Area Forecast Discussion
Issued by NWS Albany, NY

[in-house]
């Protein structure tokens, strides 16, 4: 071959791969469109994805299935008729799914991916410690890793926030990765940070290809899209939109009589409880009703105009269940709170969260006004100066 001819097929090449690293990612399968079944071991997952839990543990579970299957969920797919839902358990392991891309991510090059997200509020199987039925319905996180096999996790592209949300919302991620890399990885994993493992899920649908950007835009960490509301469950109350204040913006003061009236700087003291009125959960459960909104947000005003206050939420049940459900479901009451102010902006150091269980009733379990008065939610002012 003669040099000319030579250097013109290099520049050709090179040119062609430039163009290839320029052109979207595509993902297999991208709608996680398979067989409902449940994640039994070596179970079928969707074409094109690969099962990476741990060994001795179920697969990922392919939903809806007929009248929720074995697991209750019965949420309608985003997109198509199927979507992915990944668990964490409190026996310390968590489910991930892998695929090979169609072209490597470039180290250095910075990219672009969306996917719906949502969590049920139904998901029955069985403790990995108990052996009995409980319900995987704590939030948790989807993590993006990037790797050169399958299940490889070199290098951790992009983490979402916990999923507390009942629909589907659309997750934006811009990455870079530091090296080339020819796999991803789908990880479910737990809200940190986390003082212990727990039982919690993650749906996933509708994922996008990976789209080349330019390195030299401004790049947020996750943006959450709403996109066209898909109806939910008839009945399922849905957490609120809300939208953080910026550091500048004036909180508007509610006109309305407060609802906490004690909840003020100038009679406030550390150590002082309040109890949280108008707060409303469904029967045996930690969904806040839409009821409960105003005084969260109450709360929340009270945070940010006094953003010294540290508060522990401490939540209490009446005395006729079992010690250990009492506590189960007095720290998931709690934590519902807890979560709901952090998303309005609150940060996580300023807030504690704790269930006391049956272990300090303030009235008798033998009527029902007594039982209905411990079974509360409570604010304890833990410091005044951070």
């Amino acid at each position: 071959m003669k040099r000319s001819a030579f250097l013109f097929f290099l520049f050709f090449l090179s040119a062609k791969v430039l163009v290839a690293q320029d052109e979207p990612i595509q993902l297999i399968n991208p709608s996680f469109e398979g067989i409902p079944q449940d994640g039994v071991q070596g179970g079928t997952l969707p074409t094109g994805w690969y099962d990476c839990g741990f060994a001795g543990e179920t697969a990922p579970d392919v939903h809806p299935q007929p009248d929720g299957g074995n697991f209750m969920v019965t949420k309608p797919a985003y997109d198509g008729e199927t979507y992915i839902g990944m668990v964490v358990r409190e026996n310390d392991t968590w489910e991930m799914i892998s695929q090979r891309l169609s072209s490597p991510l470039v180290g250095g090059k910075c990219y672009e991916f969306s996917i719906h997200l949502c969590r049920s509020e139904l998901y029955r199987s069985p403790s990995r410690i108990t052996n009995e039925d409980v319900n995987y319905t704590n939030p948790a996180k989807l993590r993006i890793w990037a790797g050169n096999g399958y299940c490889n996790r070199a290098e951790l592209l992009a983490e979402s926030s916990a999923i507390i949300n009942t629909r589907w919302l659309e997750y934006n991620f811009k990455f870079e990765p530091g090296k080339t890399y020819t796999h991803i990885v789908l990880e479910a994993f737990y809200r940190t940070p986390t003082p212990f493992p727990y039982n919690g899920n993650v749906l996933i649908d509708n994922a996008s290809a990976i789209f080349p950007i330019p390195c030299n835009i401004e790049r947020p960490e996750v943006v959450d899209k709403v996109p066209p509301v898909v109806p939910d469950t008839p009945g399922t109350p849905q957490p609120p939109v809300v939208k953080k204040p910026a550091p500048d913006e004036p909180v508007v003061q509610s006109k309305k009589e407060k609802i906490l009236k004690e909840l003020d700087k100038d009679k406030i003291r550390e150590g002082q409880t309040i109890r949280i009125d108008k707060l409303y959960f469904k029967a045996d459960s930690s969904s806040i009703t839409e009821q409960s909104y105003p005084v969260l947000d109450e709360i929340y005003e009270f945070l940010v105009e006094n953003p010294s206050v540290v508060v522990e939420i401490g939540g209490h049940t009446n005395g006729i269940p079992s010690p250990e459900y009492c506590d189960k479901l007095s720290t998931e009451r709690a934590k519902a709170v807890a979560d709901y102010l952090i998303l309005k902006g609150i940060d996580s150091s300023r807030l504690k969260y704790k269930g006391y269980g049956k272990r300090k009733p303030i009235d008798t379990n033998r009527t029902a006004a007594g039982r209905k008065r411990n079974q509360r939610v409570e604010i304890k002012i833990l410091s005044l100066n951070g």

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000 FXUS61 KALY 182037 AFDALY Area Forecast Discussion National Weather Service Albany NY 337 PM EST Thu Jan 18 2018 .SYNOPSIS... An upper level disturbance will bring some snow showers tonight into early Friday for areas mainly north and west of Albany. Generally dry weather is expected over the upcoming weekend, with milder temperatures compared to our recent cold spell. && .NEAR TERM /UNTIL 6 AM FRIDAY MORNING/... As of 330 PM EST, low clouds are continuing to gradually expand south and east, covering most areas near and north of I-90. Some spotty light snow showers continue across the far western Adirondacks and Mohawk Valley, with flurries extending into the central/eastern Mohawk Valley, upper Hudson Valley and portions of the Capital Region, as well as higher terrain across southern VT and NW MA. Weak low/mid level warm advection will continue this evening. In fact, forecast soundings suggest a warm layer between H8-H7, peaking slightly above 0C, with the coldest temps at or below H925. Expect clouds to persist for most areas from I-90 north, with occasional light snow grains/flurries. Then, a potent shortwave currently traversing the northern Great Lakes will approach after midnight. Synoptic forcing ahead of this feature should work in tandem with Lake moisture to produce an increase in snow showers and flurries after midnight for areas near and north of I-90. Up to an inch of accumulation could occur across the far western Adirondacks, with mainly a dusting to a few tenths of an inch possible elsewhere, including lower elevations. There could be local enhancement across some higher terrain of southern VT as well, where up to an inch or two could occur. With the expectation for more clouds than last night, and some wind, expect milder temps overall from I-90 northward, with mins mainly in the teens. Some locally colder temps could occur in portions of the mid Hudson Valley and NW CT, where more breaks in the clouds and lighter winds are expected, Some temps in these areas could fall into the single digits. && .SHORT TERM /6 AM FRIDAY MORNING THROUGH SUNDAY/... Friday, some lingering snow showers/flurries may be ongoing for areas north and near I-90 in the morning, before areal coverage decreases later in the morning through the afternoon. However, low clouds may hang tough for many areas near and north of I-90, as Lake moisture remains trapped beneath a lowering subsidence inversion, especially from late morning through mid/late afternoon. Highs should be mainly in the 20s to lower 30s, except milder across portions of the mid Hudson Valley. Winds may tend to be brisk once again, especially within and close to the Mohawk Valley/Capital Region and Berkshires, where gusts up to 25 mph are possible. Friday night-Saturday, a clipper like system will track east, north of the Great Lakes region. A strengthening west/southwest low level jet will develop across the region, with warm advection ensuing. Low clouds from Friday should shift northward in the evening, with clear to partly cloudy skies expected for most areas through midday Saturday outside of the western Adirondacks. Low clouds may tend to then expand back south and east late Saturday into Saturday night as winds veer more into the west/northwest. Friday night lows should be in the teens and 20s. Saturday highs should reach the 40s from Albany southward in valley areas, and generally mid 30s to around 40 to the north and west. Some drizzle or snow grains may develop across the western Adirondacks later Saturday. Also, it should become quite breezy Saturday, with some gusts possibly reaching 25-35 mph or slightly stronger. Saturday night-Sunday, the cold front associated with the clipper system should gradually settle southward across the region late Saturday night into Sunday. This should bring areas of clouds, and perhaps some flurries/snow showers to some higher elevation areas. Saturday night lows should be relatively mild, mainly in the 20s, although if clouds become widespread enough, could be even warmer in some lower elevations. For Sunday, highs mainly in the 30s to lower 40s, although may tend to drop in the afternoon across northern areas. && .LONG TERM /SUNDAY NIGHT THROUGH THURSDAY/... A strong storm is still forecast to develop across the center of the nation later this weekend into early next week per the global model consensus. Downstream impacts will be a warm front lifting northward, or attempting too, as large Canadian high pressure remains situated across James Bay/Hudson Bay vicinity which extends its influence across New England. This could result in a wintry mixture of weather developing from southwest to northeast overnight Sunday into Monday. Monday into Monday night, portions of our forecast area may remain cold enough as low level ageostrophic flow remains from the north despite the increasing low level southerly jet of near +3 standard deviations above normal. Furthermore, PWATs are forecast to climb up close to +2 standard deviations above normal where the potential for some moderate precipitation rates. Latest QPF amounts of around 1 inch with a little higher values into the higher terrain. As a nearly vertically stacked low tracks across the Great Lakes region, its associated dry slot approaches during the daylight hours Tuesday. This should allow for a gradual reduction in precipitation coverage and change the precipitation type to mainly liquid across the region (exception appears to the be the Dacks). This should be the warmest portion of the long term period with mainly mid 30s-mid 40s. Colder cyclonic flow and some lake effect activity will have the chance for some snow showers in the wake of the storm tracking northeast across the St Lawrence Valley. Highs Wednesday will generally be in the 20s to mid 30s. Temperatures look to average near to slightly above normal to precipitation at or above normal. && .AVIATION /20Z THURSDAY THROUGH TUESDAY/... SCT-BKN MVFR ceilings across KALB-KPSF-KGFL that recent satellite trends show more breaks in the overcast than what hi-res short term models would suggest. So outside of a TEMPO MVFR for favorable upslope conditions into the Berkshires for KPSF and downwind of the lake into KGFL, we will keep VFR flight conditions in the TAFs at this time. VFR conditions should prevail tonight with an increase of clouds expected overnight into Friday where MVFR CIGS are expected to report. Northwesterly winds should prevail through the afternoon hours, becoming westerly tonight. Outlook... Friday Night: No Operational Impact. NO SIG WX. Saturday: Low Operational Impact. Breezy NO SIG WX. Saturday Night: No Operational Impact. NO SIG WX. Sunday: No Operational Impact. NO SIG WX. Sunday Night: Low Operational Impact. Slight Chance of SN. Monday: Moderate Operational Impact. Chance of RA...SN. Monday Night: High Operational Impact. Likely RA. Tuesday: High Operational Impact. Likely SHRA. && .HYDROLOGY... Ongoing flooding due to ice jams will continue to be addressed with areal flood warnings, as some lingering issues continue due to existing ice jams which have become frozen in place. A gradual warming trend will occur beginning this weekend, although the degree of warming is not expected to be as significant as what occurred last week. We will monitor trends in temperatures due to potential impacts on existing ice jams. In terms of precipitation, only some snow showers are expected through Friday, with generally dry conditions expected over the upcoming weekend. A period of mixed precipitation and/or rain is possible early next week, although details on precipitation types and amounts are uncertain at this time. For details on specific area rivers and lakes, including observed and forecast river stages and lake elevations, please visit the Advanced Hydrologic Prediction Service /AHPS/ graphs on our website. && .ALY WATCHES/WARNINGS/ADVISORIES... CT...None. NY...None. MA...None. VT...None. && $$ SYNOPSIS...KL/JPV NEAR TERM...KL SHORT TERM...KL LONG TERM...BGM AVIATION...IAA/BGM HYDROLOGY...KL/JPV